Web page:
And therin lies the rub.. You have to define rules to make the planes 'smart,' but doing so makes the planes predictable. You can add a level of randomness to the maneuver selection, but then you go right back to having planes use maneuvers that are not necessarily appropriate. The more random the planes are, the less appropriate their maneuvers will be. The more appropriate they act, the less predictable they become.

The best AI can be led-along like a dog on a leash. Good human pilots over time learn how the computer reacts to given stimuli, and then use that stimuli to set the computer up.

There are just too many variables. Altitude is a variable. Speed is a variable. Plane types are variables. Relative speed and altitude are variables. Direction is a variable. Distance is a variable. The number of planes in a fight all present new ranges of variables. Clouds create variables. Visibility is a variable. Ammunition loadouts are variables. How do you program around all of these variables (and I only named a few) to choose the right maneuver at the right time? People do this in a fluid, intuitive way that computers are not capable of. People are not computers. People do not just 'process data.' People actually think.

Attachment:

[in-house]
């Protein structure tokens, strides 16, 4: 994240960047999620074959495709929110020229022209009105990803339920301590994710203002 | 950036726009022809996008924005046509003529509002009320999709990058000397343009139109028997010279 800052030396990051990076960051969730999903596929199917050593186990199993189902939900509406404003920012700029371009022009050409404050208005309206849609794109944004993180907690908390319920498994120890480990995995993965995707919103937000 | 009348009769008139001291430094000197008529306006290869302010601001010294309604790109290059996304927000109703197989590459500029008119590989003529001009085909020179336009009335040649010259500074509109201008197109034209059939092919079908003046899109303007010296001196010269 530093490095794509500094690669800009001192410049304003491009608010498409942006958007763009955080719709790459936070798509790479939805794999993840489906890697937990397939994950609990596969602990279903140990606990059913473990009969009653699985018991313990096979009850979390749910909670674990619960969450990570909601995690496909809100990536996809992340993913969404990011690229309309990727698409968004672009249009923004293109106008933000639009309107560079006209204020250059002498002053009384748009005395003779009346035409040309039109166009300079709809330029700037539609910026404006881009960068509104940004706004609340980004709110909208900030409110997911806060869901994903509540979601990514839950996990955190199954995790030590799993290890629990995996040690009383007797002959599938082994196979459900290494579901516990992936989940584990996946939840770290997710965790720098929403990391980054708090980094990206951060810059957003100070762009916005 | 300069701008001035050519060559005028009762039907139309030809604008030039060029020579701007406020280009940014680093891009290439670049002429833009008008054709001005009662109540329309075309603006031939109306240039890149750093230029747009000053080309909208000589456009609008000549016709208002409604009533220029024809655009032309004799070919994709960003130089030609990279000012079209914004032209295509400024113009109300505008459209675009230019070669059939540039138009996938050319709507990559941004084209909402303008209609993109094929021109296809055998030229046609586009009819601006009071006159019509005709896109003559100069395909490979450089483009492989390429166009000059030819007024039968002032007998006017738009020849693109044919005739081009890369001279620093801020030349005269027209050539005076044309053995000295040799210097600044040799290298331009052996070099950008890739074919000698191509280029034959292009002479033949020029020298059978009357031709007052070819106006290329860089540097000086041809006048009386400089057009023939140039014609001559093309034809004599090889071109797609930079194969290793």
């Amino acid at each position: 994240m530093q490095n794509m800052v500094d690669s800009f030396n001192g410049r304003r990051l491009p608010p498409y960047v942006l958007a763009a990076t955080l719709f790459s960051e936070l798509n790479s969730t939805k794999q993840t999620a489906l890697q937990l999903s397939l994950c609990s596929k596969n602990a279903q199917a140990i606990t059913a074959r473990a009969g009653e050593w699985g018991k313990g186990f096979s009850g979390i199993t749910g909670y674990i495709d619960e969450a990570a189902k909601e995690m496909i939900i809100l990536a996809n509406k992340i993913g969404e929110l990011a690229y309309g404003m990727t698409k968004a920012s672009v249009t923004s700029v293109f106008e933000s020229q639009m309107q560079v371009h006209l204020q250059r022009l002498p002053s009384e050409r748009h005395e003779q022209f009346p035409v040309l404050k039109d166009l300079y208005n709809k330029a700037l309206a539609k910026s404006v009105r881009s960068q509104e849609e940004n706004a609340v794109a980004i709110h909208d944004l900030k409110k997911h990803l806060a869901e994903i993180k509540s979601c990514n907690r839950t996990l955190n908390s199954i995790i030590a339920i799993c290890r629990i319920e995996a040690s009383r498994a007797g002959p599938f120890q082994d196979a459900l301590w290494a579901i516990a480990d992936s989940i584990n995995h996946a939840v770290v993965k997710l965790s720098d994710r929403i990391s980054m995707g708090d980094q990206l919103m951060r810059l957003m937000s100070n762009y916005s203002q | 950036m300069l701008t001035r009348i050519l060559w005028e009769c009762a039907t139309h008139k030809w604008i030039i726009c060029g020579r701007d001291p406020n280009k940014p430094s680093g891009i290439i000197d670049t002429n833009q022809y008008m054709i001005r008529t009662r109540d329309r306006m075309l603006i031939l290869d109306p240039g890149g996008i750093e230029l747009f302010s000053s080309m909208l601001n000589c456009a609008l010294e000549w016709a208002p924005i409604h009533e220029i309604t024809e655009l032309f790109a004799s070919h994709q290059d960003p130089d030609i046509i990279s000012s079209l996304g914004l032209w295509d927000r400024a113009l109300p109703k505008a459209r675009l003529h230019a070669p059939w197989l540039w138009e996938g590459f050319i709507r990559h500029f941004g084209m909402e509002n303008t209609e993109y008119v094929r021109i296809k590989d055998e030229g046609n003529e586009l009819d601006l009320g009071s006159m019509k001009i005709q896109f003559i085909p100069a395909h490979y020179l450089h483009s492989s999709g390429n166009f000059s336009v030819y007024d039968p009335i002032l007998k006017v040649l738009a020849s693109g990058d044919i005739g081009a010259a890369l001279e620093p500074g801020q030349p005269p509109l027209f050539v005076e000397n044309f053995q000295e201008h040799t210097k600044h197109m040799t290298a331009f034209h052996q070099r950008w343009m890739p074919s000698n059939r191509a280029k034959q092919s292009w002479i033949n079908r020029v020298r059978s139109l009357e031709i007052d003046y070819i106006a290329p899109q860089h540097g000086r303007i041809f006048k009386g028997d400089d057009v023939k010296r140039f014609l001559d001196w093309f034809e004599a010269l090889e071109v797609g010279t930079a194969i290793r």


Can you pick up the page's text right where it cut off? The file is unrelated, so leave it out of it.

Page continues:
In chess, do you choose your move in a fluid environment? No - you look at each alternative and at the consequences of each action. There are a finite number of moves, and even when thinking several moves ahead there are a finite number of strategies with a finite number of outcomes. Chess is the perfect environment to show-off the 'capabilities' of AI. Chess is complex enough to make AI impressive, but not complex enough to make it impossible. Think about how really good chess players play - they almost emulate computers! What a great fit for computer AI! Flight simulations are a completely different animal though.

Since the inception of flight simulations we have been asking for better AI. Over time we have gotten better AI, but it still isn't good enough.

Here is a quote from Tailgunner in which he is saying what AI should do:

Quote:
3) Even with the limits imposed by scripted AI, the AI pilot should have 3 or 4 options to choose from when reacting e.g. Turn left, dive and extend, split S, turn right with increasing options for 'harder' AI